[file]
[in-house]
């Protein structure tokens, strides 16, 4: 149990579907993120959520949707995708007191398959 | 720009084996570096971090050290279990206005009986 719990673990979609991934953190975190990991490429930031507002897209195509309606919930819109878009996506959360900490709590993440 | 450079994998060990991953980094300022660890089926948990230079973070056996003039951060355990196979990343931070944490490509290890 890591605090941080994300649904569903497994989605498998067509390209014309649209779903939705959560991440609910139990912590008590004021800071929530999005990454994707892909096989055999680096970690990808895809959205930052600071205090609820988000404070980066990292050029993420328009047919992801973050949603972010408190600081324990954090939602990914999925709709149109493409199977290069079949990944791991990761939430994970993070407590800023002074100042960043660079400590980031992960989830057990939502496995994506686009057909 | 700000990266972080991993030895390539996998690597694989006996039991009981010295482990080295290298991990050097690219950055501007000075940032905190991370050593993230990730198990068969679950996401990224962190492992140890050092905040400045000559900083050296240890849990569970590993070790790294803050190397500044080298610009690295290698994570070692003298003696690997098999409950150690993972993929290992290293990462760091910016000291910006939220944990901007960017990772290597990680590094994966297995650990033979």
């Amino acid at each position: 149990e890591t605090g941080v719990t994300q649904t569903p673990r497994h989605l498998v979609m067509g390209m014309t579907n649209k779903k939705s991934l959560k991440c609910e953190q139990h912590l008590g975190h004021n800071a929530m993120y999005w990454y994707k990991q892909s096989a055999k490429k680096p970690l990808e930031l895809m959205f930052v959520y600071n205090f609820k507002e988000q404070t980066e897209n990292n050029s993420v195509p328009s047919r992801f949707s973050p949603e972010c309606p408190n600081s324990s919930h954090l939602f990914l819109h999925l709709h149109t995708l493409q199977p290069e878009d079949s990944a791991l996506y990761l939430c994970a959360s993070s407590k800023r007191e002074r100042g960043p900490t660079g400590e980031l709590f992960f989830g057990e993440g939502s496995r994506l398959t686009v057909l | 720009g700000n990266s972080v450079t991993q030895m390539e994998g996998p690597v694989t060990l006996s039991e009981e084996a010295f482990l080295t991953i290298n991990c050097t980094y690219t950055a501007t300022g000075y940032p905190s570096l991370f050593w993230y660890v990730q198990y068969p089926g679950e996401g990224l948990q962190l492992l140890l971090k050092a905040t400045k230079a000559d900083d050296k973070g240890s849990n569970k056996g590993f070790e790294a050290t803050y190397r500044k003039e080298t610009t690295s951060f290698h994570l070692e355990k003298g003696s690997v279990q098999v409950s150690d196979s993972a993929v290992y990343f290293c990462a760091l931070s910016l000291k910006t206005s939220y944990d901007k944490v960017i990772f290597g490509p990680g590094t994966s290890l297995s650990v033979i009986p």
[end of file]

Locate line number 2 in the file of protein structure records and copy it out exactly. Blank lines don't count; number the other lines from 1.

């Protein structure tokens, strides 16, 4: 149990579907993120959520949707995708007191398959 | 720009084996570096971090050290279990206005009986 719990673990979609991934953190975190990991490429930031507002897209195509309606919930819109878009996506959360900490709590993440 | 450079994998060990991953980094300022660890089926948990230079973070056996003039951060355990196979990343931070944490490509290890 890591605090941080994300649904569903497994989605498998067509390209014309649209779903939705959560991440609910139990912590008590004021800071929530999005990454994707892909096989055999680096970690990808895809959205930052600071205090609820988000404070980066990292050029993420328009047919992801973050949603972010408190600081324990954090939602990914999925709709149109493409199977290069079949990944791991990761939430994970993070407590800023002074100042960043660079400590980031992960989830057990939502496995994506686009057909 | 700000990266972080991993030895390539996998690597694989006996039991009981010295482990080295290298991990050097690219950055501007000075940032905190991370050593993230990730198990068969679950996401990224962190492992140890050092905040400045000559900083050296240890849990569970590993070790790294803050190397500044080298610009690295290698994570070692003298003696690997098999409950150690993972993929290992290293990462760091910016000291910006939220944990901007960017990772290597990680590094994966297995650990033979």